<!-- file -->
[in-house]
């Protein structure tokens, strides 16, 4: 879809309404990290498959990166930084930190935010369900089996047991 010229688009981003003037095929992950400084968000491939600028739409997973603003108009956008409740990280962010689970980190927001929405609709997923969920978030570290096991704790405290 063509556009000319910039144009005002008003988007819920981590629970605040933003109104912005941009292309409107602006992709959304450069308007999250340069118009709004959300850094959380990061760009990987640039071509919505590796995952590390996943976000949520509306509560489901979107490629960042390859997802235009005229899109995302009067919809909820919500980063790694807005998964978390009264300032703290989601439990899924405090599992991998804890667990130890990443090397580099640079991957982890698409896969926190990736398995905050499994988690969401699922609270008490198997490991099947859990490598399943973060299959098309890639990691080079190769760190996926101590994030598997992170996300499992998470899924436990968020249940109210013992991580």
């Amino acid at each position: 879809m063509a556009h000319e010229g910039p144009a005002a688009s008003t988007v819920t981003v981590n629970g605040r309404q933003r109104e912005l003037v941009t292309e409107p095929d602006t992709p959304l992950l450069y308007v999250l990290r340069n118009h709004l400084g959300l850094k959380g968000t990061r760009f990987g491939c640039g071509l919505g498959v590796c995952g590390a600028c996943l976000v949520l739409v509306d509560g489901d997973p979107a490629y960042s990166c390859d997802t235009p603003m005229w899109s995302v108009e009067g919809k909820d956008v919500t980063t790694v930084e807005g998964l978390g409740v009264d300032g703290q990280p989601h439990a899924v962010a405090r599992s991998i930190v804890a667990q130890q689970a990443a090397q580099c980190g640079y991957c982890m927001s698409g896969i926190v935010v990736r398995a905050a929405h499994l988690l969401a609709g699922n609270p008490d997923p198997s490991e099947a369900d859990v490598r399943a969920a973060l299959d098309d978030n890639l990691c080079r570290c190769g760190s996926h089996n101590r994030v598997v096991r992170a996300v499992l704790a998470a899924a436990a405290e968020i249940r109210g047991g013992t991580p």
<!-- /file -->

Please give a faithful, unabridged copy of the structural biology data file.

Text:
[in-house]
């Protein structure tokens, strides 16, 4: 879809309404990290498959990166930084930190935010369900089996047991 010229688009981003003037095929992950400084968000491939600028739409997973603003108009956008409740990280962010689970980190927001929405609709997923969920978030570290096991704790405290 063509556009000319910039144009005002008003988007819920981590629970605040933003109104912005941009292309409107602006992709959304450069308007999250340069118009709004959300850094959380990061760009990987640039071509919505590796995952590390996943976000949520509306509560489901979107490629960042390859997802235009005229899109995302009067919809909820919500980063790694807005998964978390009264300032703290989601439990899924405090599992991998804890667990130890990443090397580099640079991957982890698409896969926190990736398995905050499994988690969401699922609270008490198997490991099947859990490598399943973060299959098309890639990691080079190769760190996926101590994030598997992170996300499992998470899924436990968020249940109210013992991580």
């Amino acid at each position: 879809m063509a556009h000319e010229g910039p144009a005002a688009s008003t988007v819920t981003v981590n629970g605040r309404q933003r109104e912005l003037v941009t292309e409107p095929d602006t992709p959304l992950l450069y308007v999250l990290r340069n118009h709004l400084g959300l850094k959380g968000t990061r760009f990987g491939c640039g071509l919505g498959v590796c995952g590390a600028c996943l976000v949520l739409v509306d509560g489901d997973p979107a490629y960042s990166c390859d997802t235009p603003m005229w899109s995302v108009e009067g919809k909820d956008v919500t980063t790694v930084e807005g998964l978390g409740v009264d300032g703290q990280p989601h439990a899924v962010a405090r599992s991998i930190v804890a667990q130890q689970a990443a090397q580099c980190g640079y991957c982890m927001s698409g896969i926190v935010v990736r398995a905050a929405h499994l988690l969401a609709g699922n609270p008490d997923p198997s490991e099947a369900d859990v490598r399943a969920a973060l299959d098309d978030n890639l990691c080079r570290c190769g760190s996926h089996n101590r994030v598997v096991r992170a996300v499992l704790a998470a899924a436990a405290e968020i249940r109210g047991g013992t991580p």